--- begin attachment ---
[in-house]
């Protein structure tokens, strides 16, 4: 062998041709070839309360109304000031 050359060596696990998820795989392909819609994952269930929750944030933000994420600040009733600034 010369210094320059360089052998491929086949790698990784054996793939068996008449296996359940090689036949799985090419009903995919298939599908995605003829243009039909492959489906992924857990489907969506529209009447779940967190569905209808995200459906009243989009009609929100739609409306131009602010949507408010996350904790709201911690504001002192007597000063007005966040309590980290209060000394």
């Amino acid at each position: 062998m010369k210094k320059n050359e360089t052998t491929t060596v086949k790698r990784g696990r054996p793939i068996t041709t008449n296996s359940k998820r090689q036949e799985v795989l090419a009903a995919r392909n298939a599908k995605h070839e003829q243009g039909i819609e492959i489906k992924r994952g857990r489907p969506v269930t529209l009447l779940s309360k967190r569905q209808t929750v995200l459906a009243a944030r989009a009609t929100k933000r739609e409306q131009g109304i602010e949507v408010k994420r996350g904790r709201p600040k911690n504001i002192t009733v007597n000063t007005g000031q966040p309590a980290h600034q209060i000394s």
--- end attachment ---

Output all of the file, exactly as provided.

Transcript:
[in-house]
């Protein structure tokens, strides 16, 4: 062998041709070839309360109304000031 050359060596696990998820795989392909819609994952269930929750944030933000994420600040009733600034 010369210094320059360089052998491929086949790698990784054996793939068996008449296996359940090689036949799985090419009903995919298939599908995605003829243009039909492959489906992924857990489907969506529209009447779940967190569905209808995200459906009243989009009609929100739609409306131009602010949507408010996350904790709201911690504001002192007597000063007005966040309590980290209060000394």
């Amino acid at each position: 062998m010369k210094k320059n050359e360089t052998t491929t060596v086949k790698r990784g696990r054996p793939i068996t041709t008449n296996s359940k998820r090689q036949e799985v795989l090419a009903a995919r392909n298939a599908k995605h070839e003829q243009g039909i819609e492959i489906k992924r994952g857990r489907p969506v269930t529209l009447l779940s309360k967190r569905q209808t929750v995200l459906a009243a944030r989009a009609t929100k933000r739609e409306q131009g109304i602010e949507v408010k994420r996350g904790r709201p600040k911690n504001i002192t009733v007597n000063t007005g000031q966040p309590a980290h600034q209060i000394s």